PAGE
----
DES POSTES DE POLICE FÉMININS
POUR CONTRER 

LA VIOLENCE CONTRE LES FEMMES

EuroPROFEM - The European Men Profeminist Network http://www.europrofem.org 

   

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CENTRE INTERNATIONAL POUR LA PREVENTION DE LA CRIMINALITE
(Sao Paulo, BRÉSIL)

Défi :

En 1983, le Conseil du statut de la femme de l'État de Sao Paulo a mis en lumière le fait qu'un grand nombre de Brésiliennes étaient victimes de violence, alors que leurs agresseurs échappaient aux sanctions à cause d'un faible niveau de dénonciation chronique et du laxisme des autorités policières.

Description :

La réponse à ce problème a été la création de postes de police entièrement composés de femmes afin de réduire et de prévenir la violence envers les femmes en poursuivant les délinquants en justice et en offrant des services de soutien aux victimes. Mis sur pied à partir de 1985 à Sao Paulo (env. 15,8 millions d'habitants), les nouveaux postes de police ont été habilités à enquêter et à combattre ces crimes par les moyens suivants : s'occuper des victimes, rédiger des rapports officiels sur les plaintes déposées et des rapports d'enquête détaillés et tenter de décourager la violence des hommes envers les femmes; et  fournir aux femmes victimes de violence des services de soutien social et psychologique, des refuges d'urgence -lorsque c'est nécessaire - et organiser des cours pour les partenaires violents afin de les amener à respecter le droit des femmes à la sécurité.

Impacts :

Les cas de violence contre les femmes rapportés au premier poste de police féminin mis sur pied à Sao Paulo sont passés de 2 000 en 1985 à plus de 7 000 en 1989; et en raison de la nature même de la violence contre les femmes, il est difficile d'attribuer des changements à la mise en place de postes de police. Cependant, dans les deux années (1987-1989) qui ont suivi l'ouverture de tels postes à Rio de Janeiro, les cas de menaces contre les femmes rapportés ont diminué de 63 % et les cas de viols rapportés ont baissé de 37 %.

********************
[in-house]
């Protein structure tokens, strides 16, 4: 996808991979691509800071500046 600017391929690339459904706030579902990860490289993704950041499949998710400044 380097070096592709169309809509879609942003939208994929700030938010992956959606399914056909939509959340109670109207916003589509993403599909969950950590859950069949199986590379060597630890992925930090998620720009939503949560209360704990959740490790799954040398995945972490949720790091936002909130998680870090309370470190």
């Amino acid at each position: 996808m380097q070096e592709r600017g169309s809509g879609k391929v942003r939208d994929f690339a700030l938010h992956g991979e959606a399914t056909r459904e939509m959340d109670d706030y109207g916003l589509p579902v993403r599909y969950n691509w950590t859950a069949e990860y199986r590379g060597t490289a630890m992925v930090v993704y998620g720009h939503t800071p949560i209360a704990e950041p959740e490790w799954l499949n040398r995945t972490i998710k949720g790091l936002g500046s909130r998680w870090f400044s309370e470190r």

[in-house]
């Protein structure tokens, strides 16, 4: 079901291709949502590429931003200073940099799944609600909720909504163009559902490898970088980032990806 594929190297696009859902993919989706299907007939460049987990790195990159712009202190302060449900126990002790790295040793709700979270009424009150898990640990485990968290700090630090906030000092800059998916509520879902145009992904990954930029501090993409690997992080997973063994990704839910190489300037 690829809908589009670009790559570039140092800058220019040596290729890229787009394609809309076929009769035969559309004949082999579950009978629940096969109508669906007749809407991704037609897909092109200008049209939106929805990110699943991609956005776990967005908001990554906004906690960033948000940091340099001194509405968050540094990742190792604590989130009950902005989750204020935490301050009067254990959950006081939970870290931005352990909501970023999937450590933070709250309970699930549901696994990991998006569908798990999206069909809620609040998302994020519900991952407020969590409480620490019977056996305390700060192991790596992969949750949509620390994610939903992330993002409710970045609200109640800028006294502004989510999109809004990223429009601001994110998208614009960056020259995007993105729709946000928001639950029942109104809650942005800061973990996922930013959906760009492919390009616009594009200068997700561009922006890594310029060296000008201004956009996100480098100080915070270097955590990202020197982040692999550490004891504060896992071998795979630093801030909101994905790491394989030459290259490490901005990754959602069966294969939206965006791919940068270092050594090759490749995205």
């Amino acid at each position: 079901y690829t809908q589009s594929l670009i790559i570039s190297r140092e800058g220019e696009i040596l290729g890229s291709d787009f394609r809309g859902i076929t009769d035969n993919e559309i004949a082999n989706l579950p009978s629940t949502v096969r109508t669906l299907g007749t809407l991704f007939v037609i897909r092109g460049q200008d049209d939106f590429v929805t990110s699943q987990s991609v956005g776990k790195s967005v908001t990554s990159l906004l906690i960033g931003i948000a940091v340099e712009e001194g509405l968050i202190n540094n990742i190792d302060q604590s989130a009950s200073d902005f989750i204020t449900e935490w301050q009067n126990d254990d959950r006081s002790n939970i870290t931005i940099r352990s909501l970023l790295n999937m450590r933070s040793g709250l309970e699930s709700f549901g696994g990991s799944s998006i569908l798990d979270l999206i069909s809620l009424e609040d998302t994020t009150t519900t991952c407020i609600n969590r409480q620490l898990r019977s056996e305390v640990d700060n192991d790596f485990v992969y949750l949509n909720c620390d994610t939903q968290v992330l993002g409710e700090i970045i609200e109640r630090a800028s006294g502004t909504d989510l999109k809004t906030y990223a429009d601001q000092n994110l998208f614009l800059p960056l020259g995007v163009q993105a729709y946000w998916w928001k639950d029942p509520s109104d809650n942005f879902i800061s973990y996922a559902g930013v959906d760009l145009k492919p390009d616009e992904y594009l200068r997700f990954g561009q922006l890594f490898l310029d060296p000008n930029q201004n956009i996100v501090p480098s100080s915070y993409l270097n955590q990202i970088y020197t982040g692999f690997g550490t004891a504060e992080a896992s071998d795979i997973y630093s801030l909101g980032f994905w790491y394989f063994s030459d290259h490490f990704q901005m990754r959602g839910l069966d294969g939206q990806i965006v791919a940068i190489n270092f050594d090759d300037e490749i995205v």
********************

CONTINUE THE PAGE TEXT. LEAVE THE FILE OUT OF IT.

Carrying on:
Ces réductions n’ont pas encore été vérifiées par des preuves scientifiques.

Partenaires majeurs et financement additionnel :

Le Conseil du statut de la femme de l'État de Sao Paulo a dirigé cette initiative avec l'aide de l'Association du Barreau brésilien et divers groupes de femmes non-gouvernementaux;  bien que le gouvernement de l'État ait versé la plus grande partie des fonds, l'administration municipale a fourni des locaux et des ressources humaines.

Nouveaux apprentissages :

Les mères brésiliennes ont souvent invité leurs filles victimes d'abus à retourner auprès de leurs maris avec le proverbe "ruim com ele, pior sem ele " (Ça va mal avec lui, mais ce sera pire sans lui). Cela souligne le pressant besoin d'une intervention. La création de 70 postes de police composés de femmes à travers de Brésil démontre l'appui des autorités policières à ce programme.

Sources :

ELUF, L.N. "A New Approach to Law Enforcement: The Special Women's Police Stations in Brazil",
dans M. Schuler (dir.), Freedom from Violence : Women's Strategies From Around the World. New York.
Fonds des Nations-Unies pour le développement de la femme (UNIFEM), 1992.

Jornal Do Brasil. "Trabalho das assistenstes foi pionero",
Jornal Do Brasil, Rio de Janeiro, 8 mars 1991, p. 6.

(En): http://www.kentlaw.edu/classes/psmith/gender/dvinbrazil.html  
 http://endabuse.org/programs/

Women's Police Stations